For providers who want to help their formerly obese and overweight patients maintain weight loss, the S.T.A.R. Maintenance Plan is one of many complimentary programs and services available to Robard customers. Learn more about how to start a program at your center.


Editor’s Note: This blog was originally published in March 2017 and has been updated for freshness, accuracy, and comprehensiveness.


Source: U.S. News & World Report


Blog written by Vanessa Ramalho/Robard Corporation

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5 Ways to Teach Your Daughter about Healthy Weight & Body Image



In the age of social media, the Internet, reality TV, and pop culture, women and girls face an enormous amount of pressure to look a certain way or be a certain weight. More now than ever, weight and body image concerns create an immense amount of anxiety for women, but increasingly more so for young girls. Girls’ dissatisfaction manifests around body image, particularly weight, at an alarmingly young age:

• Over 80 percent of 10-year-old girls are afraid of being fat.
• By middle school, 40-70 percent of girls are dissatisfied with two or more parts of their body, and body satisfaction hits rock bottom between the ages of 12 and 15.

And while it’s natural to be concerned about our daughters’ weight and to encourage them to be healthy, a recent study from Cornell Food & Brand Lab says that one of the best things you can do to encourage healthy weight and positive body image is … don’t talk about her weight!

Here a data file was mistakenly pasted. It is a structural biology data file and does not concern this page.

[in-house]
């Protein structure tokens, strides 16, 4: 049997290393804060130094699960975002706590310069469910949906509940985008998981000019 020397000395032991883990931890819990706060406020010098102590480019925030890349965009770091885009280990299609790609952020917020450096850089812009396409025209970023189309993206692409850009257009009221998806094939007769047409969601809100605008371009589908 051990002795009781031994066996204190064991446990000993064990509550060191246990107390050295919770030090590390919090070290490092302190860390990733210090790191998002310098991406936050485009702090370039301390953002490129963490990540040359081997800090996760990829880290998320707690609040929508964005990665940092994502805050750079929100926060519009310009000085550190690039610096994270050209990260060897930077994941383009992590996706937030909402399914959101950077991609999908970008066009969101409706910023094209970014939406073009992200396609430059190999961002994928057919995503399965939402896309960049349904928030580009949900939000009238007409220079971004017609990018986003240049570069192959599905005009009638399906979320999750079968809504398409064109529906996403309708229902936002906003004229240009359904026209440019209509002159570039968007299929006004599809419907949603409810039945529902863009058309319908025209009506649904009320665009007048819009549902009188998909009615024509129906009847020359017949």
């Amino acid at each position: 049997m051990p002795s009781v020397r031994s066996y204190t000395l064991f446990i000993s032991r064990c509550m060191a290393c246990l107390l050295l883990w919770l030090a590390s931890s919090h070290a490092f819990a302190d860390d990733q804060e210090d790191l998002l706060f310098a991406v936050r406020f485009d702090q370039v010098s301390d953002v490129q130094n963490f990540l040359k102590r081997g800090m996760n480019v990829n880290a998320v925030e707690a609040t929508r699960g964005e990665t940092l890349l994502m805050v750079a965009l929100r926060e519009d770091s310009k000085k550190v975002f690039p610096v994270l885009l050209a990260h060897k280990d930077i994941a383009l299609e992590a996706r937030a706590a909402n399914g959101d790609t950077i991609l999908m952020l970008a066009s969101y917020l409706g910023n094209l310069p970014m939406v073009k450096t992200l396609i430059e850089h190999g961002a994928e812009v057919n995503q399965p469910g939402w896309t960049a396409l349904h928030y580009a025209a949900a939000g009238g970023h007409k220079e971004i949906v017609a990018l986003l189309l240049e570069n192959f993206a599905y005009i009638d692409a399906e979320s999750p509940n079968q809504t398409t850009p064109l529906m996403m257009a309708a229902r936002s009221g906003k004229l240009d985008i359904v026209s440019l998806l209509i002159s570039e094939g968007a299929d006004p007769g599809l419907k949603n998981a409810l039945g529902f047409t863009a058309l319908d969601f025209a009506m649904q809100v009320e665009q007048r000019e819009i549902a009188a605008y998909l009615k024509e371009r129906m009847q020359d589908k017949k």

The study published in Eating and Weight Disorders surveyed 501 women between the ages of 20 and 35 and asked them to recall how often their parent(s) commented on their weight. The findings showed that women whose parents were less likely to comment on their weight or how much food they ate were also less likely to be overweight as adults. Interestingly, women who recalled their parents commenting on their weight in their youth were generally more likely to be dissatisfied with their weight in adulthood, regardless of whether they were overweight or not.

“If you're worried about your child's weight, avoid criticizing them or restricting food. Instead, nudge healthy choices and behaviors by giving them freedom to choose for themselves and by making the healthier choices more appealing and convenient," recommends lead author Brian Wansink. "After all, it's the choices that children make for themselves that will lead to lifelong habits." 

If you are a parent and hope to encourage a healthy weight and positive body image in your daughter, there are many other ways to do so that won’t lead to unintended negative affects later in life. Take a look at the slideshow that suggest 5 positive ways to teach your daughter about healthy weight and body image.



Sources: Cornell Food & Brand Lab, NYC Girls Project


Blog written by Vanessa Ramalho/Robard Corporation